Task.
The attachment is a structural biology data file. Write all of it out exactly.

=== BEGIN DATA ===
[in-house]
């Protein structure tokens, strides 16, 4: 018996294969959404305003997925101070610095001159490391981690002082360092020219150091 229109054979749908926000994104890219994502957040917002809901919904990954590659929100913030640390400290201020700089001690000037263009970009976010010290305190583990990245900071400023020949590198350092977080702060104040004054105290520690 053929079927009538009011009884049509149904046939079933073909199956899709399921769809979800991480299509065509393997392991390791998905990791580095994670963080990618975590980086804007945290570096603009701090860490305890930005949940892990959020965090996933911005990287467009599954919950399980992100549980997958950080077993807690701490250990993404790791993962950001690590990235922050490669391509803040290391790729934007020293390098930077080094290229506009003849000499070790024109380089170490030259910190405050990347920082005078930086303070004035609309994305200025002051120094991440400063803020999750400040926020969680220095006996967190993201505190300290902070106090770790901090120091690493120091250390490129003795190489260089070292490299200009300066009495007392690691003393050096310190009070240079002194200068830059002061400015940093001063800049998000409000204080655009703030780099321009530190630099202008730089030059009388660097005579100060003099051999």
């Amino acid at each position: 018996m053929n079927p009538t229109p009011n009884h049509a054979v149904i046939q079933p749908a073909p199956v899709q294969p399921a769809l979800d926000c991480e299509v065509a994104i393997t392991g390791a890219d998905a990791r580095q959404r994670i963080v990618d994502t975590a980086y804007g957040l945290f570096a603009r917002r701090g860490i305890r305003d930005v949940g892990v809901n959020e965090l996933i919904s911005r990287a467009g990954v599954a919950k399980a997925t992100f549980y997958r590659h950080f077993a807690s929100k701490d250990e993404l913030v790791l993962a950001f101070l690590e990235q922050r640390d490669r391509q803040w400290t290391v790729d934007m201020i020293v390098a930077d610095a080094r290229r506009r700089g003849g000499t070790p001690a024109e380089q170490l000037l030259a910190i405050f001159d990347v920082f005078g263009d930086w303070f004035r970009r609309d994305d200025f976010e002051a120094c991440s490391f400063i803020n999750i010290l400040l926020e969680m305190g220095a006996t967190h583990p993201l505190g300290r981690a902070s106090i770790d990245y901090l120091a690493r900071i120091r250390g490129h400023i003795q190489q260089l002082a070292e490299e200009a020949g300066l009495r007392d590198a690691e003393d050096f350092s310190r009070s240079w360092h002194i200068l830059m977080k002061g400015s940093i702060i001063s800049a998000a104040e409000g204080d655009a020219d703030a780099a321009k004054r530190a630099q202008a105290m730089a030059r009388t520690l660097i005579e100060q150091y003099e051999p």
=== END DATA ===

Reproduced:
[in-house]
């Protein structure tokens, strides 16, 4: 018996294969959404305003997925101070610095001159490391981690002082360092020219150091 229109054979749908926000994104890219994502957040917002809901919904990954590659929100913030640390400290201020700089001690000037263009970009976010010290305190583990990245900071400023020949590198350092977080702060104040004054105290520690 053929079927009538009011009884049509149904046939079933073909199956899709399921769809979800991480299509065509393997392991390791998905990791580095994670963080990618975590980086804007945290570096603009701090860490305890930005949940892990959020965090996933911005990287467009599954919950399980992100549980997958950080077993807690701490250990993404790791993962950001690590990235922050490669391509803040290391790729934007020293390098930077080094290229506009003849000499070790024109380089170490030259910190405050990347920082005078930086303070004035609309994305200025002051120094991440400063803020999750400040926020969680220095006996967190993201505190300290902070106090770790901090120091690493120091250390490129003795190489260089070292490299200009300066009495007392690691003393050096310190009070240079002194200068830059002061400015940093001063800049998000409000204080655009703030780099321009530190630099202008730089030059009388660097005579100060003099051999």
């Amino acid at each position: 018996m053929n079927p009538t229109p009011n009884h049509a054979v149904i046939q079933p749908a073909p199956v899709q294969p399921a769809l979800d926000c991480e299509v065509a994104i393997t392991g390791a890219d998905a990791r580095q959404r994670i963080v990618d994502t975590a980086y804007g957040l945290f570096a603009r917002r701090g860490i305890r305003d930005v949940g892990v809901n959020e965090l996933i919904s911005r990287a467009g990954v599954a919950k399980a997925t992100f549980y997958r590659h950080f077993a807690s929100k701490d250990e993404l913030v790791l993962a950001f101070l690590e990235q922050r640390d490669r391509q803040w400290t290391v790729d934007m201020i020293v390098a930077d610095a080094r290229r506009r700089g003849g000499t070790p001690a024109e380089q170490l000037l030259a910190i405050f001159d990347v920082f005078g263009d930086w303070f004035r970009r609309d994305d200025f976010e002051a120094c991440s490391f400063i803020n999750i010290l400040l926020e969680m305190g220095a006996t967190h583990p993201l505190g300290r981690a902070s106090i770790d990245y901090l120091a690493r900071i120091r250390g490129h400023i003795q190489q260089l002082a070292e490299e200009a020949g300066l009495r007392d590198a690691e003393d050096f350092s310190r009070s240079w360092h002194i200068l830059m977080k002061g400015s940093i702060i001063s800049a998000a104040e409000g204080d655009a020219d703030a780099a321009k004054r530190a630099q202008a105290m730089a030059r009388t520690l660097i005579e100060q150091y003099e051999p």